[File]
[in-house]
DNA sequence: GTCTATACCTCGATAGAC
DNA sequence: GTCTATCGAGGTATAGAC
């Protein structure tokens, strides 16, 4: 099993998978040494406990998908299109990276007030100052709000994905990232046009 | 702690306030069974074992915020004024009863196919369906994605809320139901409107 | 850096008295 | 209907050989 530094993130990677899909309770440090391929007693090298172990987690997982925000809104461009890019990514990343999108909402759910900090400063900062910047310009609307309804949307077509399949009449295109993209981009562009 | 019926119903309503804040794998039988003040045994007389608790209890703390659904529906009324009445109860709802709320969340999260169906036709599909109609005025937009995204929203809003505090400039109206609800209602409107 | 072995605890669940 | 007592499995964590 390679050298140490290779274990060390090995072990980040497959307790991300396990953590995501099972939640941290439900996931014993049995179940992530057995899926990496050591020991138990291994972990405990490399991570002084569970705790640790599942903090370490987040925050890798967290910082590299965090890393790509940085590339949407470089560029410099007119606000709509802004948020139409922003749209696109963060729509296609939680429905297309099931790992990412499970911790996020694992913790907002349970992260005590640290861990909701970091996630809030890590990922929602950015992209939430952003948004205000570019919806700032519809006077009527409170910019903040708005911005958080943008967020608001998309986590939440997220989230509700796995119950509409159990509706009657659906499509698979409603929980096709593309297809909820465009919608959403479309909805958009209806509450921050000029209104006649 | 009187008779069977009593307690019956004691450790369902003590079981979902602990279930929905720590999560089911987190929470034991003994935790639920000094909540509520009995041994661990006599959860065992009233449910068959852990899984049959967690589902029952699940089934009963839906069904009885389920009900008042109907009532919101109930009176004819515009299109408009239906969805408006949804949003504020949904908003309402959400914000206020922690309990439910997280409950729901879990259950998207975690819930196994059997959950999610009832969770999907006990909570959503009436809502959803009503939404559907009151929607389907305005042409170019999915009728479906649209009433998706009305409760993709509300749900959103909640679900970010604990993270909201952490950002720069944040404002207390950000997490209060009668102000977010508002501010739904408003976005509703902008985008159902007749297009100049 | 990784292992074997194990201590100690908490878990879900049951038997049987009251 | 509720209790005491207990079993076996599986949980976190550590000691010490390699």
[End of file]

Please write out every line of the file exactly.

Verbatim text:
[in-house]
DNA sequence: GTCTATACCTCGATAGAC
DNA sequence: GTCTATCGAGGTATAGAC
């Protein structure tokens, strides 16, 4: 099993998978040494406990998908299109990276007030100052709000994905990232046009 | 702690306030069974074992915020004024009863196919369906994605809320139901409107 | 850096008295 | 209907050989 530094993130990677899909309770440090391929007693090298172990987690997982925000809104461009890019990514990343999108909402759910900090400063900062910047310009609307309804949307077509399949009449295109993209981009562009 | 019926119903309503804040794998039988003040045994007389608790209890703390659904529906009324009445109860709802709320969340999260169906036709599909109609005025937009995204929203809003505090400039109206609800209602409107 | 072995605890669940 | 007592499995964590 390679050298140490290779274990060390090995072990980040497959307790991300396990953590995501099972939640941290439900996931014993049995179940992530057995899926990496050591020991138990291994972990405990490399991570002084569970705790640790599942903090370490987040925050890798967290910082590299965090890393790509940085590339949407470089560029410099007119606000709509802004948020139409922003749209696109963060729509296609939680429905297309099931790992990412499970911790996020694992913790907002349970992260005590640290861990909701970091996630809030890590990922929602950015992209939430952003948004205000570019919806700032519809006077009527409170910019903040708005911005958080943008967020608001998309986590939440997220989230509700796995119950509409159990509706009657659906499509698979409603929980096709593309297809909820465009919608959403479309909805958009209806509450921050000029209104006649 | 009187008779069977009593307690019956004691450790369902003590079981979902602990279930929905720590999560089911987190929470034991003994935790639920000094909540509520009995041994661990006599959860065992009233449910068959852990899984049959967690589902029952699940089934009963839906069904009885389920009900008042109907009532919101109930009176004819515009299109408009239906969805408006949804949003504020949904908003309402959400914000206020922690309990439910997280409950729901879990259950998207975690819930196994059997959950999610009832969770999907006990909570959503009436809502959803009503939404559907009151929607389907305005042409170019999915009728479906649209009433998706009305409760993709509300749900959103909640679900970010604990993270909201952490950002720069944040404002207390950000997490209060009668102000977010508002501010739904408003976005509703902008985008159902007749297009100049 | 990784292992074997194990201590100690908490878990879900049951038997049987009251 | 509720209790005491207990079993076996599986949980976190550590000691010490390699």